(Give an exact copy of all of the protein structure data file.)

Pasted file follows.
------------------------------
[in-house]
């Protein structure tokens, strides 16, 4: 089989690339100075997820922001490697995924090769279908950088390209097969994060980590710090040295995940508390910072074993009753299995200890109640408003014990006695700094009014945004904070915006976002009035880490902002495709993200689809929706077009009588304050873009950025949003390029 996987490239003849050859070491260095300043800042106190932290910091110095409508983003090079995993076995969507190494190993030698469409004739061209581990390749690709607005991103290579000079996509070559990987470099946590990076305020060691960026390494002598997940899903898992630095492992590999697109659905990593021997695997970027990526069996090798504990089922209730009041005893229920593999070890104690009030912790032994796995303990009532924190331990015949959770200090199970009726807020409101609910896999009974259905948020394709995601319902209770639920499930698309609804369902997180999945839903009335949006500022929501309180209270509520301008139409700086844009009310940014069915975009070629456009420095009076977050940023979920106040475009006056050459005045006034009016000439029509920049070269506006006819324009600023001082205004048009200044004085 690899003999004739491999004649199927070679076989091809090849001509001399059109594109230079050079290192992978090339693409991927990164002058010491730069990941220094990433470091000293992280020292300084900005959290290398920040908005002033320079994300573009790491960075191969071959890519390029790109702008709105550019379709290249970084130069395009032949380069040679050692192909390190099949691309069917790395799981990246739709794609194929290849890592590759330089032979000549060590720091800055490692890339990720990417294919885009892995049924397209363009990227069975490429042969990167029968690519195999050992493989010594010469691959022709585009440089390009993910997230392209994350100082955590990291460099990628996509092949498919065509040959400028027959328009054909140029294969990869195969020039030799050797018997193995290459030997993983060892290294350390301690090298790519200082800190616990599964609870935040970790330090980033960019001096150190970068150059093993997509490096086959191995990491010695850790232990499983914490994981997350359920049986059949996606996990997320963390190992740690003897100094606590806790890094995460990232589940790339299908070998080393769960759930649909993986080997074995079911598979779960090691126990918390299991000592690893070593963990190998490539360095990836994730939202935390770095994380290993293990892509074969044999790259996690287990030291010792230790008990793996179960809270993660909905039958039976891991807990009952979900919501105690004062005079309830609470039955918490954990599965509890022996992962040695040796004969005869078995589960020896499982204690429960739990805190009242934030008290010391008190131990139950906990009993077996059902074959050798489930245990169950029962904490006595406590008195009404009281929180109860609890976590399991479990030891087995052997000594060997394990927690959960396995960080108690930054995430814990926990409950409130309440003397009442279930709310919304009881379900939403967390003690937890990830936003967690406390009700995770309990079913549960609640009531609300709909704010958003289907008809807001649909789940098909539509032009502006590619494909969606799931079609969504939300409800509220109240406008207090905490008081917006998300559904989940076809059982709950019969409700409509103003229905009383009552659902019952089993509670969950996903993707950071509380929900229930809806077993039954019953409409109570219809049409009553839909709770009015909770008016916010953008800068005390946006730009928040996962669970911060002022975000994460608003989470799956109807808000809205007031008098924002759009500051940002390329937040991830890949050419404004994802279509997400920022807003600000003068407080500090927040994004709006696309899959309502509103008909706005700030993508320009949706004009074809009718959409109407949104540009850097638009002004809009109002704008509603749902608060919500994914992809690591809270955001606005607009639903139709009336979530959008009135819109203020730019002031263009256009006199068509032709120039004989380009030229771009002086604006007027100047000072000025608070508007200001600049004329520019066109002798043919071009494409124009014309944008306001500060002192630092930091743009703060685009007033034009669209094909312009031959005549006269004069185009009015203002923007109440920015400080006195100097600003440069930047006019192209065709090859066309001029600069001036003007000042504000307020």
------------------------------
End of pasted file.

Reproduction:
[in-house]
């Protein structure tokens, strides 16, 4: 089989690339100075997820922001490697995924090769279908950088390209097969994060980590710090040295995940508390910072074993009753299995200890109640408003014990006695700094009014945004904070915006976002009035880490902002495709993200689809929706077009009588304050873009950025949003390029 996987490239003849050859070491260095300043800042106190932290910091110095409508983003090079995993076995969507190494190993030698469409004739061209581990390749690709607005991103290579000079996509070559990987470099946590990076305020060691960026390494002598997940899903898992630095492992590999697109659905990593021997695997970027990526069996090798504990089922209730009041005893229920593999070890104690009030912790032994796995303990009532924190331990015949959770200090199970009726807020409101609910896999009974259905948020394709995601319902209770639920499930698309609804369902997180999945839903009335949006500022929501309180209270509520301008139409700086844009009310940014069915975009070629456009420095009076977050940023979920106040475009006056050459005045006034009016000439029509920049070269506006006819324009600023001082205004048009200044004085 690899003999004739491999004649199927070679076989091809090849001509001399059109594109230079050079290192992978090339693409991927990164002058010491730069990941220094990433470091000293992280020292300084900005959290290398920040908005002033320079994300573009790491960075191969071959890519390029790109702008709105550019379709290249970084130069395009032949380069040679050692192909390190099949691309069917790395799981990246739709794609194929290849890592590759330089032979000549060590720091800055490692890339990720990417294919885009892995049924397209363009990227069975490429042969990167029968690519195999050992493989010594010469691959022709585009440089390009993910997230392209994350100082955590990291460099990628996509092949498919065509040959400028027959328009054909140029294969990869195969020039030799050797018997193995290459030997993983060892290294350390301690090298790519200082800190616990599964609870935040970790330090980033960019001096150190970068150059093993997509490096086959191995990491010695850790232990499983914490994981997350359920049986059949996606996990997320963390190992740690003897100094606590806790890094995460990232589940790339299908070998080393769960759930649909993986080997074995079911598979779960090691126990918390299991000592690893070593963990190998490539360095990836994730939202935390770095994380290993293990892509074969044999790259996690287990030291010792230790008990793996179960809270993660909905039958039976891991807990009952979900919501105690004062005079309830609470039955918490954990599965509890022996992962040695040796004969005869078995589960020896499982204690429960739990805190009242934030008290010391008190131990139950906990009993077996059902074959050798489930245990169950029962904490006595406590008195009404009281929180109860609890976590399991479990030891087995052997000594060997394990927690959960396995960080108690930054995430814990926990409950409130309440003397009442279930709310919304009881379900939403967390003690937890990830936003967690406390009700995770309990079913549960609640009531609300709909704010958003289907008809807001649909789940098909539509032009502006590619494909969606799931079609969504939300409800509220109240406008207090905490008081917006998300559904989940076809059982709950019969409700409509103003229905009383009552659902019952089993509670969950996903993707950071509380929900229930809806077993039954019953409409109570219809049409009553839909709770009015909770008016916010953008800068005390946006730009928040996962669970911060002022975000994460608003989470799956109807808000809205007031008098924002759009500051940002390329937040991830890949050419404004994802279509997400920022807003600000003068407080500090927040994004709006696309899959309502509103008909706005700030993508320009949706004009074809009718959409109407949104540009850097638009002004809009109002704008509603749902608060919500994914992809690591809270955001606005607009639903139709009336979530959008009135819109203020730019002031263009256009006199068509032709120039004989380009030229771009002086604006007027100047000072000025608070508007200001600049004329520019066109002798043919071009494409124009014309944008306001500060002192630092930091743009703060685009007033034009669209094909312009031959005549006269004069185009009015203002923007109440920015400080006195100097600003440069930047006019192209065709090859066309001029600069001036003007000042504000307020």